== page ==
Left Conception Island for Long Island, staging for Jamaica from Clarence Town. The harbor was incredibly choppy -- didn't remember it being so uncomfortable. We took refuge on land at the Rowdy Boys till the time was right to leave. Out the harbor into even a bigger chop -- a bad hour as we got the boat settled and the winds died a bit -- then a comfortable sail overnight to Great Inagua. Anchored in beautifully calm crystal clear water, we rested up for a couple of days.
With the right weather we took off through the Windward Passage to Port Antonio. The last 12 hours (through the night of course) was a screamer of a sail -- with only one sail up we still couldn't slow the boat down. We had a massive soaking as a huge wave found its way over and through the dodger. We hung on as Anhinga got us to the inlet. Inside, we found the marina, but no one was there yet, so we anchored to wait. A couple of hours later, the marine police came by and told us we could go alongside to wait to clear into the country. So, we picked up the anchor and found out we couldn't move the boat. The police pushed us onto the dock and we found a fishpot line around our prop. John dove on it, removed the line, and we were ok. But, we did attract lots of attention from everyone in the marina. (Sometimes you watch the show, sometimes you are the show... we were front and center that morning.)
Once settled in, we took care of immediate needs -- 2 months worth of laundry, an empty fridge, a hankering for jerk chicken. The marina provided the laundry facilities and a terrific restaurant overlooking the harbor. In town we found fresh vegetables at the market. We found CCs bakery and discovered the world of holey bullahs -- a new favorite food. And of course John became a devotee of Red Stripe beer.
We walked all the streets of Port Antonio, a small town with nice views from the hilltops. Hiking up to Bonnie View, a closed hotel, we looked out to both bays. This port was a great initial stop, but the town, like many we visited in Jamaica, seemed sad and dilapidated. And there isn't any nice way to say it, but it was incredibly dirty. The amount of trash strewn everywhere, both organic and plastic, made Anhinga's need to pass a sanitation inspection somewhat ironic.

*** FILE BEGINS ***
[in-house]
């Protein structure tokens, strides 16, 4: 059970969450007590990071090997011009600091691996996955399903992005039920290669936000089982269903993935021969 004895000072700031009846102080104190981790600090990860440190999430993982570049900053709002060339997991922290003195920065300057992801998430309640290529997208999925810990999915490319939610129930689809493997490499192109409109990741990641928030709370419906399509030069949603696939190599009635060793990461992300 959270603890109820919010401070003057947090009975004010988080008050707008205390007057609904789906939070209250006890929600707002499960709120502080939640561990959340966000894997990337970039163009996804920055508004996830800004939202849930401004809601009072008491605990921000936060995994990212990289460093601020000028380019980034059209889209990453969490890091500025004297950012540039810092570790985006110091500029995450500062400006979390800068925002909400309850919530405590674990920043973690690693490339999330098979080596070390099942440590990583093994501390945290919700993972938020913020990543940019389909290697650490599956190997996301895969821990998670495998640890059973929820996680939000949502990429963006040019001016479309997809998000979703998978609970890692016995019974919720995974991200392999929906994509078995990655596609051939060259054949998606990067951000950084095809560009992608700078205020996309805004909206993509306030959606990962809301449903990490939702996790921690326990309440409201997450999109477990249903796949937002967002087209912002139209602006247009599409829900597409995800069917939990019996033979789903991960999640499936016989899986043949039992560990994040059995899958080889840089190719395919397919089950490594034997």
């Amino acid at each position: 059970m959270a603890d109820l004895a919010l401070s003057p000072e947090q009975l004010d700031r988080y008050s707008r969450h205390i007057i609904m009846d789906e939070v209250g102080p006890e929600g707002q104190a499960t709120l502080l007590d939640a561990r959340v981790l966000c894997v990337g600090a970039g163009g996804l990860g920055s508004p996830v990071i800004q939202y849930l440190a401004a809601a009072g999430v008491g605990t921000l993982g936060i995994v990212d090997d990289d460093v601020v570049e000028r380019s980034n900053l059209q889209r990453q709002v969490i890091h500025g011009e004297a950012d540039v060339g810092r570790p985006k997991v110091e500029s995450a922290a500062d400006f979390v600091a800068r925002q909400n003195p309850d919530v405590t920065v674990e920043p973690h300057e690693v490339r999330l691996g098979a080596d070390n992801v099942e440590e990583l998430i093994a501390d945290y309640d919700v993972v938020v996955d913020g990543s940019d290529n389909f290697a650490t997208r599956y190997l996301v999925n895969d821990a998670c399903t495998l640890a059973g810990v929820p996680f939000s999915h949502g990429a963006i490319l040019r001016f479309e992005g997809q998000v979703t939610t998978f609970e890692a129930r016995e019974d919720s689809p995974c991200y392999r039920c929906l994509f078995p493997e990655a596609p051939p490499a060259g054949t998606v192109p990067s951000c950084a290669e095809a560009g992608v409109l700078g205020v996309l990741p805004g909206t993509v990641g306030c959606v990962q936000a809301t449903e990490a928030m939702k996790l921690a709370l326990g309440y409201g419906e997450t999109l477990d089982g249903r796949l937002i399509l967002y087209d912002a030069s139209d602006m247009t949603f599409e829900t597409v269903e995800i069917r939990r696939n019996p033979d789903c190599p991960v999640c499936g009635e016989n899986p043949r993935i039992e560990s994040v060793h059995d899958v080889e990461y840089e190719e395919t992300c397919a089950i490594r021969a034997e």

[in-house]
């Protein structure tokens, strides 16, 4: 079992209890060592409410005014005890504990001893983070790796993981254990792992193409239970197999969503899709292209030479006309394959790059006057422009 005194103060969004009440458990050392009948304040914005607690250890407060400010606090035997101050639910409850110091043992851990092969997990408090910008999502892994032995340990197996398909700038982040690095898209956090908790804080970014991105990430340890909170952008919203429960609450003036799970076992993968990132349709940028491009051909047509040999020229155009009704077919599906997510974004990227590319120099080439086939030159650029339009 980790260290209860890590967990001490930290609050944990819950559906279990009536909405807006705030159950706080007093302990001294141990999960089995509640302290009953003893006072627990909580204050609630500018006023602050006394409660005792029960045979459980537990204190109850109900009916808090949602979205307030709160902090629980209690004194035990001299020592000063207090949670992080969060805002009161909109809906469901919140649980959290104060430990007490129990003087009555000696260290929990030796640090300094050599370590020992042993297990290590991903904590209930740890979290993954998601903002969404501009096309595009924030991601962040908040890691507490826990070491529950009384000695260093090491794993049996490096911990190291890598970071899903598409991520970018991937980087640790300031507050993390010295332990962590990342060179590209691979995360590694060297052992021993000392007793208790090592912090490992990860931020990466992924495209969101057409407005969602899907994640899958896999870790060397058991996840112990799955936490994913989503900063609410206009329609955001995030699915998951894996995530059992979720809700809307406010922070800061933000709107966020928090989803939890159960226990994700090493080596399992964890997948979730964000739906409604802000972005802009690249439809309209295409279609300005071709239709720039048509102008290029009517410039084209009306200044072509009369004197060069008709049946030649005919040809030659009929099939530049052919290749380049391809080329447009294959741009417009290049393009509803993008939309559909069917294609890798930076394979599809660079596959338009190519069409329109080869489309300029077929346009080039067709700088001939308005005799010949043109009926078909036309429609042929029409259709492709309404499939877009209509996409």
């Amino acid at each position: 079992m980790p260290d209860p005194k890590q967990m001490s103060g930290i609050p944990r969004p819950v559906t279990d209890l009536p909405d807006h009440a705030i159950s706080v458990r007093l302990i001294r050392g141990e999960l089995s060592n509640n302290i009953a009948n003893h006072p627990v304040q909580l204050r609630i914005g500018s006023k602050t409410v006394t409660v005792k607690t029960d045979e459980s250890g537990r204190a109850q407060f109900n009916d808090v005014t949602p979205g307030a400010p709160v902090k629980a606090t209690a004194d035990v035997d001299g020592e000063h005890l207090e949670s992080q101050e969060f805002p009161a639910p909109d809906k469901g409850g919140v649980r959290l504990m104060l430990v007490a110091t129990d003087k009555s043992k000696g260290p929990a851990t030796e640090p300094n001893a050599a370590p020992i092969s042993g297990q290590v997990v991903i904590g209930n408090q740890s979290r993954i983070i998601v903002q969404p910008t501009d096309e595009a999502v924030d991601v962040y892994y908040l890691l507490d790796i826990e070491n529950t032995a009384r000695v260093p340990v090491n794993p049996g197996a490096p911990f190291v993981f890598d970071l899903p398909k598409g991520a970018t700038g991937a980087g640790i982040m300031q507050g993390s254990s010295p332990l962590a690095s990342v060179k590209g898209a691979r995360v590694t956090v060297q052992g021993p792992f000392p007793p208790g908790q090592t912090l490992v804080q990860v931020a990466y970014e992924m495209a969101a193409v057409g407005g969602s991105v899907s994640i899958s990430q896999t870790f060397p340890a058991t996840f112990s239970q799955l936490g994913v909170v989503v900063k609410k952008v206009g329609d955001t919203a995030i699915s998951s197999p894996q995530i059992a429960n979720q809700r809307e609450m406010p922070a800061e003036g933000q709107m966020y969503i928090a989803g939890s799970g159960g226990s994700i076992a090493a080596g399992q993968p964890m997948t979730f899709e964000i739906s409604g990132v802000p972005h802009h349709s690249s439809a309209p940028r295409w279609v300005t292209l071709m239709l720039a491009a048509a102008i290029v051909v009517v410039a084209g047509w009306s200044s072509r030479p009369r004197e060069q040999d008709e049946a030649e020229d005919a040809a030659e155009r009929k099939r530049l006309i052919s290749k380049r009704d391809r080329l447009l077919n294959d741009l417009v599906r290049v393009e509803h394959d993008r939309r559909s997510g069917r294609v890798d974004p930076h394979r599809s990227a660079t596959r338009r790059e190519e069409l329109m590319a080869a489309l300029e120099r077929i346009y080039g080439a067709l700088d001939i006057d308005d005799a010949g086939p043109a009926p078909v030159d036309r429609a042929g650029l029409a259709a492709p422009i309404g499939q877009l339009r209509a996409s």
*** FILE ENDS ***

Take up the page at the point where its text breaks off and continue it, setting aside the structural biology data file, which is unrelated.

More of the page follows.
We walked around the east bay to the Folly House, now in ruins and home to a family of goats. On that side of town we also found Folly Oval, where we watched the last cricket match of the season.
What was special about Jamaica was the beauty of the mountains and the vegetation. Where the rain fell, it was lush and green -- welcoming after the months in the Bahamas where the landscapes are low, dry, and rocky. We soon learned that there was a drought; farms were dry, rivers low, waterfalls barely trickling. We decided to rent a car and go up into the Blue Mountains to see more. After a couple of hours of difficult roads, we stopped at the Holywell Park (about 4500 ft up) and took a walk on their trail. From there we had some magnificent views, cool air, pretty trees and flowers, and saw lots of hummingbirds in the fuschias.
We took a break from Jamaica, flying out of Kingston to Miami, and on to Delray to visit Renee and Irv. While there, we saw a family of Egyptian Geese (which are actually ducks) first waddling across the road from the clubhouse, then taking up residence in the lake next to the tennis courts.
Clarence Town, Long Island, Bahamas: 23d06.154'N 74d57.104'W
Man of War Bay, Great Inagua, Bahamas: 21d05.235'N 73d51.897'W
Port Antonio, Jamaica: 18d10.988'N 76d27.411'W